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In November of each year, the Studio Art Program holds a juried art exhibition for the scholarships and awards outlined below. Studio Art Majors wishing to participate may apply and submit work during the Department’s annual call for entries in the fall.

Dr. Lucia Anderson and her husband established this award to show appreciation to the Art Department for the classes offered by the Department of Art and Art History. The award money is to be used by a Studio Art undergraduate student to learn more about art by traveling or securing art supplies that the student could not otherwise afford. The Anderson is awarded at a minimum of $400.


2006: Kaitlin Rae Almirall
2005: Michael Jerch
2004: Lindsey Britt
2003: Molly Campbell
2002: Natalie Eason
2001: Patrick Currin
1999: Nathan Lankford
1998: Angela N. Britt
1996: Ann Gregory-Bepler, Mace Drouillard

Named for UNC-CH graduate and world-renowned fashion designer Alexander Julian, The Julian Prize is awarded to a student whose work exhibits a “high standard of design.” In selecting the winner of this prize, the faculty interprets the term “design” liberally as it relates to the appropriate consideration and integration of formal concerns and artisanship with the content of the student’s work. The recipient of this award is considered to be one of the Department’s best students and is honored at the Chancellor’s Awards ceremony in the spring.


2006: Jody Elizabeth Cedzidlo
2005: Jonathan Westleigh Harmon
2004: Estie Saunders, Brenna Katharine Murphy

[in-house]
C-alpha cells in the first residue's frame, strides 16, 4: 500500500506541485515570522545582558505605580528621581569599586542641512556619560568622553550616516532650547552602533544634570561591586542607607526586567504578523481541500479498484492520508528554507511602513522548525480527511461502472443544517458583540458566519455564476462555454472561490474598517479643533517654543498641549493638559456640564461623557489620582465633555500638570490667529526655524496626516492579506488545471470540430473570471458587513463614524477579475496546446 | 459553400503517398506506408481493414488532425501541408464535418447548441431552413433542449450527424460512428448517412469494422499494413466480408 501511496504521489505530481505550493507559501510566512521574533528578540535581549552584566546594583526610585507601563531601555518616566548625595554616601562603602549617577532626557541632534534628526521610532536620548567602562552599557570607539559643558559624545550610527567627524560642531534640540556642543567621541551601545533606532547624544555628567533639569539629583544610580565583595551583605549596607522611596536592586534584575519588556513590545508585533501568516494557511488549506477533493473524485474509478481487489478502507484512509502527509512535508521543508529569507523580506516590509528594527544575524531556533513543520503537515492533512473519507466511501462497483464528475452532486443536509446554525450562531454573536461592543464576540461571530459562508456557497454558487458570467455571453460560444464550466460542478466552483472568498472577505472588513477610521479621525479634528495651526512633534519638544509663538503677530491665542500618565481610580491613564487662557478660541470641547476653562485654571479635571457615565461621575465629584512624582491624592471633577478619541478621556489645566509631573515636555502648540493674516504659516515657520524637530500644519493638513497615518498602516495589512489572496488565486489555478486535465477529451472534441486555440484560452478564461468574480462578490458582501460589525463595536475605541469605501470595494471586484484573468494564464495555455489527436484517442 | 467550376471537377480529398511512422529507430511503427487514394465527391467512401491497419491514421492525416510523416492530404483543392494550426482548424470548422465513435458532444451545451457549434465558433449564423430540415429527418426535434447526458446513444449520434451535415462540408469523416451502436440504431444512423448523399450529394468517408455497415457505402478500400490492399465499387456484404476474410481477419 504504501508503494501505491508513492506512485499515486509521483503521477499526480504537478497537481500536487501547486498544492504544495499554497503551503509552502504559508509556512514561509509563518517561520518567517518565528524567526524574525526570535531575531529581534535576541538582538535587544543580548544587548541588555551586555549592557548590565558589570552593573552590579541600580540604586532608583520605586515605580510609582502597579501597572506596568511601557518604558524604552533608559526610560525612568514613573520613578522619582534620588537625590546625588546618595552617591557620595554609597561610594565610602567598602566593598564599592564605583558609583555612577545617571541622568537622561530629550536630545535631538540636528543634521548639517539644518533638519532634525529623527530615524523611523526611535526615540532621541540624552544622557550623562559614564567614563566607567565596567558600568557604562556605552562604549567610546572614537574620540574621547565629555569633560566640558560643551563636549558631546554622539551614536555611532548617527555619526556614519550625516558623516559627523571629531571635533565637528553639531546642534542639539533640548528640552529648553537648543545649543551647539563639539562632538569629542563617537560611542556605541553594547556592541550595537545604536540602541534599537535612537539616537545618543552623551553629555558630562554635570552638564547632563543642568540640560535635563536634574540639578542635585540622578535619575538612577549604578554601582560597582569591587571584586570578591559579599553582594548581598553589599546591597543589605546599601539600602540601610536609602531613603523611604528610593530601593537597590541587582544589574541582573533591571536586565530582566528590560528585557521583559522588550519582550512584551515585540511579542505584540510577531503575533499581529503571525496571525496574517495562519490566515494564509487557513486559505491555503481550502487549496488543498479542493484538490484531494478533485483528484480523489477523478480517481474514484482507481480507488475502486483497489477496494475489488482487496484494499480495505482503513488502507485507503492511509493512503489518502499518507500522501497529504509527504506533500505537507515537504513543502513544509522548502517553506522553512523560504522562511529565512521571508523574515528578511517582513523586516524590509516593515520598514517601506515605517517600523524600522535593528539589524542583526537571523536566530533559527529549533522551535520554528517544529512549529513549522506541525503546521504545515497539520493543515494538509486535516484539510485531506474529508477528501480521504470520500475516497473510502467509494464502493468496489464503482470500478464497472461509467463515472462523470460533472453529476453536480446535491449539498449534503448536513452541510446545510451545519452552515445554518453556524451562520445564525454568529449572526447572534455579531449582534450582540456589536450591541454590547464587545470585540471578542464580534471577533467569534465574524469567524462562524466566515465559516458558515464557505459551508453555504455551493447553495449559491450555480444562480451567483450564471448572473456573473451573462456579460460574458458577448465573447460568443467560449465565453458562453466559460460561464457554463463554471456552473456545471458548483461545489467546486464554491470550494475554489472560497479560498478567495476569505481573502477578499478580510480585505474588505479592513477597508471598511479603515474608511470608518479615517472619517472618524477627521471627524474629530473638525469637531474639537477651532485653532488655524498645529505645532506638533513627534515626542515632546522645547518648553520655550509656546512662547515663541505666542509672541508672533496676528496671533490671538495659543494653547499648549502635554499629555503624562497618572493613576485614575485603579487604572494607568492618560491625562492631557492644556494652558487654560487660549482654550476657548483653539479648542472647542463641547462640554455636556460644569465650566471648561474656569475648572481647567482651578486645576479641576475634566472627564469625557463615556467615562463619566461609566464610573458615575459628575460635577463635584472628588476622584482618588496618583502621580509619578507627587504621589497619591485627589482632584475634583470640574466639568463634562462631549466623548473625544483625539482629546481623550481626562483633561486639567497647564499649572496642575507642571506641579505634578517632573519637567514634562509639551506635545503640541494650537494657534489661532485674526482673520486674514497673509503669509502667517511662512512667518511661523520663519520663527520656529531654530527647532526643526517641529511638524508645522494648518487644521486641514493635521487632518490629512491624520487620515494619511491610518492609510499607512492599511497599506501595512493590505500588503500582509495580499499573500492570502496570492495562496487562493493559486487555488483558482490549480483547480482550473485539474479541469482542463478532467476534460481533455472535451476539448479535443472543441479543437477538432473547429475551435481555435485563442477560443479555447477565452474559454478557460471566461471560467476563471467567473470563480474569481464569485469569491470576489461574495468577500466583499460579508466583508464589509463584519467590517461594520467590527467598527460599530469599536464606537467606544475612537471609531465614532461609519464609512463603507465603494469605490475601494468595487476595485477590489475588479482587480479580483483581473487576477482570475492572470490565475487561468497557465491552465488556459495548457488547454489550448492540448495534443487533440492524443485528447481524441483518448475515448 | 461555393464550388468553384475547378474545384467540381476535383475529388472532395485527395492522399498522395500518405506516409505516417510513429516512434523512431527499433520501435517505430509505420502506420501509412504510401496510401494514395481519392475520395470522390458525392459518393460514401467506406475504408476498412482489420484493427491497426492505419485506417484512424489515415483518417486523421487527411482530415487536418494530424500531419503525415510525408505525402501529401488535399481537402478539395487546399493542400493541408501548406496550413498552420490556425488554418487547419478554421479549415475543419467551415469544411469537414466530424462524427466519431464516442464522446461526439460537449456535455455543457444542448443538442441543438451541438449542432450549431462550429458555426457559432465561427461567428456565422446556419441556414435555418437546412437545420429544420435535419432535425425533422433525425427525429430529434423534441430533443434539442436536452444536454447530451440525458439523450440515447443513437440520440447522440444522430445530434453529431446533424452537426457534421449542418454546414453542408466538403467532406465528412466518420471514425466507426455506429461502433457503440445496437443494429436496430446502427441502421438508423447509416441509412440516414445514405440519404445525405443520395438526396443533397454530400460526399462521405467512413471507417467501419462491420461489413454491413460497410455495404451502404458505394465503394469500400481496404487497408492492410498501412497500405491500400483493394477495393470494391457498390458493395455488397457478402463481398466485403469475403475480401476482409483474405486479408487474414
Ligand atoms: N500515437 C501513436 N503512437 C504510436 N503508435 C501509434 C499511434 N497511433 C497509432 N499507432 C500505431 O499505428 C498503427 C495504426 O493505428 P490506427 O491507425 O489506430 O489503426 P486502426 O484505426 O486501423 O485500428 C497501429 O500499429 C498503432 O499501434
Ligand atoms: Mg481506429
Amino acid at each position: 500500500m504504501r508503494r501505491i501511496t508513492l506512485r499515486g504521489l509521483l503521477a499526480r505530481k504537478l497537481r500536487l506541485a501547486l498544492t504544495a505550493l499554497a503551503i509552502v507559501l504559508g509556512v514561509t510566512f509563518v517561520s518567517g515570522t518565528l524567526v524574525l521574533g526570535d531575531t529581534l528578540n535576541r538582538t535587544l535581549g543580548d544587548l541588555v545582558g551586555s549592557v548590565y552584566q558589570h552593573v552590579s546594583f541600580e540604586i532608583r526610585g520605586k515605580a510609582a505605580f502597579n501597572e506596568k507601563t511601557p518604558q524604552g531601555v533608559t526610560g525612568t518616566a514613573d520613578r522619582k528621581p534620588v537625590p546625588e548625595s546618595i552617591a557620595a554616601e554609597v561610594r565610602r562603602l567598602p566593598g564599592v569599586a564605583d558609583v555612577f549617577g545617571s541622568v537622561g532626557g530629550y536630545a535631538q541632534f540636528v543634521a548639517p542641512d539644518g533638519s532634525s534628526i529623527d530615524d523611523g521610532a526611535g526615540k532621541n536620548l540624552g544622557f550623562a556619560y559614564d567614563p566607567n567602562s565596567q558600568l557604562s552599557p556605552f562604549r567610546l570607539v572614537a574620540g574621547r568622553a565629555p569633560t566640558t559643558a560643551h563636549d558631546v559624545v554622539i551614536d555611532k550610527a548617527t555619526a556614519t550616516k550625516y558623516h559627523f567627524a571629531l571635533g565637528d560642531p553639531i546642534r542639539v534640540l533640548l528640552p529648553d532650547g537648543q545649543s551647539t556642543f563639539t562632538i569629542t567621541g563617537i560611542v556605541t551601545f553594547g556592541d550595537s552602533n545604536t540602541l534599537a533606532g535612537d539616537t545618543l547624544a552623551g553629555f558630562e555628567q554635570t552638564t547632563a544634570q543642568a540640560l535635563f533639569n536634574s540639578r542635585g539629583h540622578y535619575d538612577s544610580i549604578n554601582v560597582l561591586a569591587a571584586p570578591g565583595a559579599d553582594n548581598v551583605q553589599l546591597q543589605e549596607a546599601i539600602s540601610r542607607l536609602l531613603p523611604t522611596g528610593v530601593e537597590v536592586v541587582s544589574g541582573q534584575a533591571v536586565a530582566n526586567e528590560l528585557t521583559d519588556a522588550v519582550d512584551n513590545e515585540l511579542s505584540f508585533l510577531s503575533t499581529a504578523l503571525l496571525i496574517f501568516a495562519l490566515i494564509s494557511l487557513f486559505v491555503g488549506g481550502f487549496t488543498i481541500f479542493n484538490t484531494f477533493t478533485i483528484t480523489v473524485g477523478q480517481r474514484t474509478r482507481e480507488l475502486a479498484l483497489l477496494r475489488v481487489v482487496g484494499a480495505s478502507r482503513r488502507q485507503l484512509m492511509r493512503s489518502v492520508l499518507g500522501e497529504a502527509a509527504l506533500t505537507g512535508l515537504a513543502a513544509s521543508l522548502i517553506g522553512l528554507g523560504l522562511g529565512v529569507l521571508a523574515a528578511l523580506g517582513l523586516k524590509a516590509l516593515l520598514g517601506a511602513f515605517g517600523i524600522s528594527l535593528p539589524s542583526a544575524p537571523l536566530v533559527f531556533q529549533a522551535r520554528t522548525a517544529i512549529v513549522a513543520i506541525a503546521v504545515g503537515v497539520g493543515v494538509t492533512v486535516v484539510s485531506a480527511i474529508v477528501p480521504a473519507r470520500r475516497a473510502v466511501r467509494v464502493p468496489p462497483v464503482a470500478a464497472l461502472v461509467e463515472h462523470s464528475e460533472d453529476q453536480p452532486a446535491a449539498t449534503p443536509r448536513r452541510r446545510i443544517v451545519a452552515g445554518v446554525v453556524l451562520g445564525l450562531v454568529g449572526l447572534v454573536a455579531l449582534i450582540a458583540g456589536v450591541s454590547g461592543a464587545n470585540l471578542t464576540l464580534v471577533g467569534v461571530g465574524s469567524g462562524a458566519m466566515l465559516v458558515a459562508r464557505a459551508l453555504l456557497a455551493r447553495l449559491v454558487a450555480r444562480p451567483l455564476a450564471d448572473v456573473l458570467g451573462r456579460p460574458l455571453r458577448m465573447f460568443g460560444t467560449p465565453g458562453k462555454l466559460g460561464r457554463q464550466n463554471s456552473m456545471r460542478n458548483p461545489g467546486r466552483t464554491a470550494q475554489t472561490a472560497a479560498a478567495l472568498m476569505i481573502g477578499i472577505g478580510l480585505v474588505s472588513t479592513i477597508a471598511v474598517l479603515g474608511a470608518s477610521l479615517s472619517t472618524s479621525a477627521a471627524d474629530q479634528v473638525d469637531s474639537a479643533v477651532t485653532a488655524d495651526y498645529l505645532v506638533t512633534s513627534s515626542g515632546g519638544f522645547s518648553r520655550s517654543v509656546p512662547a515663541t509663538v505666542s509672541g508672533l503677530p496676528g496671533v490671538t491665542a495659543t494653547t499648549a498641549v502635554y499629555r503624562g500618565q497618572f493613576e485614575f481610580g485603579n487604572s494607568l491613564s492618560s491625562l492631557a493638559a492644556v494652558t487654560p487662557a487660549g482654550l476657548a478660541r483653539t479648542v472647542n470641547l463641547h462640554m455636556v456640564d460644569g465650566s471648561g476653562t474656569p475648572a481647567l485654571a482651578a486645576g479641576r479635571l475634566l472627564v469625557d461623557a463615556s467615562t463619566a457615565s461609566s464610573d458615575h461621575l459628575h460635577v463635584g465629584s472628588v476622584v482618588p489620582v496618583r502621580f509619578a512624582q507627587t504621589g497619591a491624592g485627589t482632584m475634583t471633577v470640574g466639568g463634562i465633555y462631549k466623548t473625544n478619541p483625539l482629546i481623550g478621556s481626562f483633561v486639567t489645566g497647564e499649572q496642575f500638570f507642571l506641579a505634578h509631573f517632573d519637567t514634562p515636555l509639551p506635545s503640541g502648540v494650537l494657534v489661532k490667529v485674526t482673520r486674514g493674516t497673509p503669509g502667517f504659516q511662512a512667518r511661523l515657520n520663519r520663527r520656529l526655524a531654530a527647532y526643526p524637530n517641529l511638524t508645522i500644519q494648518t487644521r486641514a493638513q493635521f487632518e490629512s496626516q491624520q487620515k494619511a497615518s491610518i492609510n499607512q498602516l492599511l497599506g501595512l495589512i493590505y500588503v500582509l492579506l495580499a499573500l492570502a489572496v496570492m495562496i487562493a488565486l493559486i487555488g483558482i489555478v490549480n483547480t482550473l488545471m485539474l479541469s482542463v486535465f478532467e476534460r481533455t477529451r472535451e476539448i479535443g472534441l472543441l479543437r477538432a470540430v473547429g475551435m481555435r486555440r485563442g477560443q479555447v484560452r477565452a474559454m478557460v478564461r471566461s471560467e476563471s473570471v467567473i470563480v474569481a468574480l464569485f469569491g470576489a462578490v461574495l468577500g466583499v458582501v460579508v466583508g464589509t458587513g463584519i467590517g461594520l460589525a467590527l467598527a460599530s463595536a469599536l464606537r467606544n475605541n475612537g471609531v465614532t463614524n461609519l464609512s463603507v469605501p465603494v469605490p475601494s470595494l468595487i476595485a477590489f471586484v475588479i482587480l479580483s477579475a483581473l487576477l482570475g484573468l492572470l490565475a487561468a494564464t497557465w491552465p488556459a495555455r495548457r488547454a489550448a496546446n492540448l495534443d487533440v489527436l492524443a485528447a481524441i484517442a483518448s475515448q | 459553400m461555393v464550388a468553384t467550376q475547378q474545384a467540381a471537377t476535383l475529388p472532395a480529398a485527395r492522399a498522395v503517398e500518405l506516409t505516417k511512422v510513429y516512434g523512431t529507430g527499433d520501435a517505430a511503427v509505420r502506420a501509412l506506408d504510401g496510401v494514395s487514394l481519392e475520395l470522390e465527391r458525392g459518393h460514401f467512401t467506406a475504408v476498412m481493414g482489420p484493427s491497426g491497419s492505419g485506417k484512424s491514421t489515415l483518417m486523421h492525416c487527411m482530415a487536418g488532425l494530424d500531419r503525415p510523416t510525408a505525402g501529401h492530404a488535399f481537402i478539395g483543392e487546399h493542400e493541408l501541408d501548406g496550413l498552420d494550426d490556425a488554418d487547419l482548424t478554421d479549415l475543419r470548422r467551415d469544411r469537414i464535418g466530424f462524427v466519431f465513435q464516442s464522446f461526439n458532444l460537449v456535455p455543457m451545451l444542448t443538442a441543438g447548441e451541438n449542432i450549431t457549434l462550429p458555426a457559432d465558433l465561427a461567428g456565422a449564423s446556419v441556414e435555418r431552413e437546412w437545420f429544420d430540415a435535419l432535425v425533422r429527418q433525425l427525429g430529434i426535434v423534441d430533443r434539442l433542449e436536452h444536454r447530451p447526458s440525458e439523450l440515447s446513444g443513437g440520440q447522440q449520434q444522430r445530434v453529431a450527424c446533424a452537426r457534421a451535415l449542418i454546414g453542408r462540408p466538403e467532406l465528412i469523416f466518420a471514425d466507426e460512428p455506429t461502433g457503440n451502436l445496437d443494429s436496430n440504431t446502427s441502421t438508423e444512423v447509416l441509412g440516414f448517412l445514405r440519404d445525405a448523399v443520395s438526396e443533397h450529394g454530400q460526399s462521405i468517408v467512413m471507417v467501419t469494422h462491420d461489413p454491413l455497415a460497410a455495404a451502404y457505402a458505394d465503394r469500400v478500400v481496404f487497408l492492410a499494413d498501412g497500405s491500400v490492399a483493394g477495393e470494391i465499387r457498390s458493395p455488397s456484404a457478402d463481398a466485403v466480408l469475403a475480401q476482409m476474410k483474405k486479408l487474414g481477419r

2003: Claire Elisabeth Anne Hartman
2002: Bennett Taylor Dansby
2001: Emerson Christopher Carlton Holt
2000: Huong Ngoc Ngo
1999: Laura Lee Snoderly
1998: Paul Bardinas

This fund is named in honor of former UNC studio art painting professor George Kachergis and his wife, Joyce Kachergis. George Kachergis joined the art faculty in 1949 and taught in the Art Department until his death in 1974. Mr. Kachergis was a graduate of the Art Institute of Chicago and exhibited his work extensively. His paintings were included in Annual exhibitions at the Pennsylvania Academy, the Art Institute of Chicago, The Annual Exhibition of Contemporary Painting at The Whitney Museum of American Art as well as the American Watercolors, Drawings and Prints Exhibition at the Metropolitan Museum of Art in New York. This fund began as an initiative led by Professor Marvin Saltzman, who established an annual faculty and student art auction to raise money for scholarships. The students and faculty subsequently named the fund in honor of Professor Kachergis, and it has grown through generous donations, rather than through art auctions. Award recipients are selected by a student-designated panel. Students applying for this award should not be receiving University loans or financial aid. Up to three awards are made, and although amounts vary, none is less than $400.


2006: Jody Cedzidlo, Michael Jerch
2005: Courtney Kotsionis, Yulianna Ponce de Leon, Estie E. Saunders
2004: Alexis Adams, Michelle Bercovici, Kristin Robinson
2003: Alexis Adams, Meredith Lipscomb, Elizabeth Reynolds